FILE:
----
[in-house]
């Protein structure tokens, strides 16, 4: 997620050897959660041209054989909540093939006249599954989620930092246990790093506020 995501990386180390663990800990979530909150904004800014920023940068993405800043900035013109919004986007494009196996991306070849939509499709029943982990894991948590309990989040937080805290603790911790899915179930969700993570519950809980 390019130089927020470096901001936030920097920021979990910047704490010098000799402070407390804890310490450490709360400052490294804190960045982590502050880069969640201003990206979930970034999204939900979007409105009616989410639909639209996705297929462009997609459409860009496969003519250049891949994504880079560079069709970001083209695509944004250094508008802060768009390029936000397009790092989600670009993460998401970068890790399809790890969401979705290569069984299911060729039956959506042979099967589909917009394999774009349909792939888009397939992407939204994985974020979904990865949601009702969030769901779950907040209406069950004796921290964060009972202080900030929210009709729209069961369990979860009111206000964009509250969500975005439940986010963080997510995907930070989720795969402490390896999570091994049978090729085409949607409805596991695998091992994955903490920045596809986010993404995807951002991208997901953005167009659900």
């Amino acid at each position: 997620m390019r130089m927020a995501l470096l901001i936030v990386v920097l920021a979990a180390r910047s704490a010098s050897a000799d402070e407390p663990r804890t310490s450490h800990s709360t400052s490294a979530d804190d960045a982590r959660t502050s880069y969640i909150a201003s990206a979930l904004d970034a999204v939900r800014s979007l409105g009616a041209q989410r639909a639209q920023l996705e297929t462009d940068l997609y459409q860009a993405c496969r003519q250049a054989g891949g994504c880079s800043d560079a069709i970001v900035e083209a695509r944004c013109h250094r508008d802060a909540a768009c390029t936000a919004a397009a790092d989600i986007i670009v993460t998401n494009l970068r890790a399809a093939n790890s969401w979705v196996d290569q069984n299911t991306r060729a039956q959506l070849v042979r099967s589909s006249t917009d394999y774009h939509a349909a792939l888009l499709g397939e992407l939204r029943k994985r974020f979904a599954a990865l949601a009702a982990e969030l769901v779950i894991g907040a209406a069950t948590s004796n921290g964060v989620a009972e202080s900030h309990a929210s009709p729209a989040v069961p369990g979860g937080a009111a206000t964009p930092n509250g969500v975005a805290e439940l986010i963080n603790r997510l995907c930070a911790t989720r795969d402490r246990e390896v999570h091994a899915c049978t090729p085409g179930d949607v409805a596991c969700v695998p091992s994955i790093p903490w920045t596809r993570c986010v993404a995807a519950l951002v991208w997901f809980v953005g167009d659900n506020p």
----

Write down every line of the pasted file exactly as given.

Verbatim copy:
[in-house]
């Protein structure tokens, strides 16, 4: 997620050897959660041209054989909540093939006249599954989620930092246990790093506020 995501990386180390663990800990979530909150904004800014920023940068993405800043900035013109919004986007494009196996991306070849939509499709029943982990894991948590309990989040937080805290603790911790899915179930969700993570519950809980 390019130089927020470096901001936030920097920021979990910047704490010098000799402070407390804890310490450490709360400052490294804190960045982590502050880069969640201003990206979930970034999204939900979007409105009616989410639909639209996705297929462009997609459409860009496969003519250049891949994504880079560079069709970001083209695509944004250094508008802060768009390029936000397009790092989600670009993460998401970068890790399809790890969401979705290569069984299911060729039956959506042979099967589909917009394999774009349909792939888009397939992407939204994985974020979904990865949601009702969030769901779950907040209406069950004796921290964060009972202080900030929210009709729209069961369990979860009111206000964009509250969500975005439940986010963080997510995907930070989720795969402490390896999570091994049978090729085409949607409805596991695998091992994955903490920045596809986010993404995807951002991208997901953005167009659900």
């Amino acid at each position: 997620m390019r130089m927020a995501l470096l901001i936030v990386v920097l920021a979990a180390r910047s704490a010098s050897a000799d402070e407390p663990r804890t310490s450490h800990s709360t400052s490294a979530d804190d960045a982590r959660t502050s880069y969640i909150a201003s990206a979930l904004d970034a999204v939900r800014s979007l409105g009616a041209q989410r639909a639209q920023l996705e297929t462009d940068l997609y459409q860009a993405c496969r003519q250049a054989g891949g994504c880079s800043d560079a069709i970001v900035e083209a695509r944004c013109h250094r508008d802060a909540a768009c390029t936000a919004a397009a790092d989600i986007i670009v993460t998401n494009l970068r890790a399809a093939n790890s969401w979705v196996d290569q069984n299911t991306r060729a039956q959506l070849v042979r099967s589909s006249t917009d394999y774009h939509a349909a792939l888009l499709g397939e992407l939204r029943k994985r974020f979904a599954a990865l949601a009702a982990e969030l769901v779950i894991g907040a209406a069950t948590s004796n921290g964060v989620a009972e202080s900030h309990a929210s009709p729209a989040v069961p369990g979860g937080a009111a206000t964009p930092n509250g969500v975005a805290e439940l986010i963080n603790r997510l995907c930070a911790t989720r795969d402490r246990e390896v999570h091994a899915c049978t090729p085409g179930d949607v409805a596991c969700v695998p091992s994955i790093p903490w920045t596809r993570c986010v993404a995807a519950l951002v991208w997901f809980v953005g167009d659900n506020p």